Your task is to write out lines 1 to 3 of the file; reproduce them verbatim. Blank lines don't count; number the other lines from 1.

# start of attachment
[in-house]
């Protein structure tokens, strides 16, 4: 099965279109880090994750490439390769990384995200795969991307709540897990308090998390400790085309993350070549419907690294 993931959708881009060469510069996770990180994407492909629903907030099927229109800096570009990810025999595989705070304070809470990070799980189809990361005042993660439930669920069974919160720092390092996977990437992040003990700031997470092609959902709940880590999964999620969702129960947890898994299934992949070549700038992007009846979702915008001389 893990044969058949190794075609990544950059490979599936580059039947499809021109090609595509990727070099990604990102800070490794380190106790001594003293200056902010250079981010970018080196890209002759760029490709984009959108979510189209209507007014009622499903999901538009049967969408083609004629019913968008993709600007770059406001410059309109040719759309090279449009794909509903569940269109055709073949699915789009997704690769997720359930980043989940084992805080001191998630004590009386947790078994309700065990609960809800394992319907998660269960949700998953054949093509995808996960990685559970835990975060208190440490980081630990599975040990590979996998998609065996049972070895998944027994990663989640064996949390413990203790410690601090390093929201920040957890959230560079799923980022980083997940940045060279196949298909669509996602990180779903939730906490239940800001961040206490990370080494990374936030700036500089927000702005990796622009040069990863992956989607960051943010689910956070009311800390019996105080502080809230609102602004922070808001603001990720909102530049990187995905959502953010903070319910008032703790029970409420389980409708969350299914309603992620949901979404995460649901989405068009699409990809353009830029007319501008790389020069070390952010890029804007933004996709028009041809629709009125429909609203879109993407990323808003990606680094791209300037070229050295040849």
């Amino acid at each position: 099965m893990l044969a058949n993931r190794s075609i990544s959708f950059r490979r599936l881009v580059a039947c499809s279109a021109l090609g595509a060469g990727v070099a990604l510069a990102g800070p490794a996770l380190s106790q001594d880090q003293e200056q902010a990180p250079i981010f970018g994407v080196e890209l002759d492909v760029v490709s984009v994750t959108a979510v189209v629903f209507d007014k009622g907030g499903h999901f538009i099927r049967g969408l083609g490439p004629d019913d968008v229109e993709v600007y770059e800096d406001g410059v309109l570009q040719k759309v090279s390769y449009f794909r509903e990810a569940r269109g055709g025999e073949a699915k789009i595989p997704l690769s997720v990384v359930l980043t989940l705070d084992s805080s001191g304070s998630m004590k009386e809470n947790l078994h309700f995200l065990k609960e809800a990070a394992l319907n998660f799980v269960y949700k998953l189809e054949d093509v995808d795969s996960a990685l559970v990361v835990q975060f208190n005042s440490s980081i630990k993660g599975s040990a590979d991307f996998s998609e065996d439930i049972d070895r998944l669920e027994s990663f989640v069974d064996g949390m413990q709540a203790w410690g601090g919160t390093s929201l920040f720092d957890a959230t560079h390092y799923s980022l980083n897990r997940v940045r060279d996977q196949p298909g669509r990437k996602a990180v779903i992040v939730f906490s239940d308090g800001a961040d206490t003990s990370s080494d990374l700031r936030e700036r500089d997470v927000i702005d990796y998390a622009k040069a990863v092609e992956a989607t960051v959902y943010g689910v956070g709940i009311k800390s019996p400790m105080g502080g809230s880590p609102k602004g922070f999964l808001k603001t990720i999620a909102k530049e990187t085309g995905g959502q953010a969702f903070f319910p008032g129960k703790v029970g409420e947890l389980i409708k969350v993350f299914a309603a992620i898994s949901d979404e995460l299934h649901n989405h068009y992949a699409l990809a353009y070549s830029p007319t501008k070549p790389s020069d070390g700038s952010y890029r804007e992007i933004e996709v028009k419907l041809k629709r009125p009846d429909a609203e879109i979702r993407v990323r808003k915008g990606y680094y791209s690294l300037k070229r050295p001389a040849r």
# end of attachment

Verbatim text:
[in-house]
């Protein structure tokens, strides 16, 4: 099965279109880090994750490439390769990384995200795969991307709540897990308090998390400790085309993350070549419907690294 993931959708881009060469510069996770990180994407492909629903907030099927229109800096570009990810025999595989705070304070809470990070799980189809990361005042993660439930669920069974919160720092390092996977990437992040003990700031997470092609959902709940880590999964999620969702129960947890898994299934992949070549700038992007009846979702915008001389 893990044969058949190794075609990544950059490979599936580059039947499809021109090609595509990727070099990604990102800070490794380190106790001594003293200056902010250079981010970018080196890209002759760029490709984009959108979510189209209507007014009622499903999901538009049967969408083609004629019913968008993709600007770059406001410059309109040719759309090279449009794909509903569940269109055709073949699915789009997704690769997720359930980043989940084992805080001191998630004590009386947790078994309700065990609960809800394992319907998660269960949700998953054949093509995808996960990685559970835990975060208190440490980081630990599975040990590979996998998609065996049972070895998944027994990663989640064996949390413990203790410690601090390093929201920040957890959230560079799923980022980083997940940045060279196949298909669509996602990180779903939730906490239940800001961040206490990370080494990374936030700036500089927000702005990796622009040069990863992956989607960051943010689910956070009311800390019996105080502080809230609102602004922070808001603001990720909102530049990187995905959502953010903070319910008032703790029970409420389980409708969350299914309603992620949901979404995460649901989405068009699409990809353009830029007319501008790389020069070390952010890029804007933004996709028009041809629709009125429909609203879109993407990323808003990606680094791209300037070229050295040849």
């Amino acid at each position: 099965m893990l044969a058949n993931r190794s075609i990544s959708f950059r490979r599936l881009v580059a039947c499809s279109a021109l090609g595509a060469g990727v070099a990604l510069a990102g800070p490794a996770l380190s106790q001594d880090q003293e200056q902010a990180p250079i981010f970018g994407v080196e890209l002759d492909v760029v490709s984009v994750t959108a979510v189209v629903f209507d007014k009622g907030g499903h999901f538009i099927r049967g969408l083609g490439p004629d019913d968008v229109e993709v600007y770059e800096d406001g410059v309109l570009q040719k759309v090279s390769y449009f794909r509903e990810a569940r269109g055709g025999e073949a699915k789009i595989p997704l690769s997720v990384v359930l980043t989940l705070d084992s805080s001191g304070s998630m004590k009386e809470n947790l078994h309700f995200l065990k609960e809800a990070a394992l319907n998660f799980v269960y949700k998953l189809e054949d093509v995808d795969s996960a990685l559970v990361v835990q975060f208190n005042s440490s980081i630990k993660g599975s040990a590979d991307f996998s998609e065996d439930i049972d070895r998944l669920e027994s990663f989640v069974d064996g949390m413990q709540a203790w410690g601090g919160t390093s929201l920040f720092d957890a959230t560079h390092y799923s980022l980083n897990r997940v940045r060279d996977q196949p298909g669509r990437k996602a990180v779903i992040v939730f906490s239940d308090g800001a961040d206490t003990s990370s080494d990374l700031r936030e700036r500089d997470v927000i702005d990796y998390a622009k040069a990863v092609e992956a989607t960051v959902y943010g689910v956070g709940i009311k800390s019996p400790m105080g502080g809230s880590p609102k602004g922070f999964l808001k603001t990720i999620a909102k530049e990187t085309g995905g959502q953010a969702f903070f319910p008032g129960k703790v029970g409420e947890l389980i409708k969350v993350f299914a309603a992620i898994s949901d979404e995460l299934h649901n989405h068009y992949a699409l990809a353009y070549s830029p007319t501008k070549p790389s020069d070390g700038s952010y890029r804007e992007i933004e996709v028009k419907l041809k629709r009125p009846d429909a609203e879109i979702r993407v990323r808003k915008g990606y680094y791209s690294l300037k070229r050295p001389a040849r």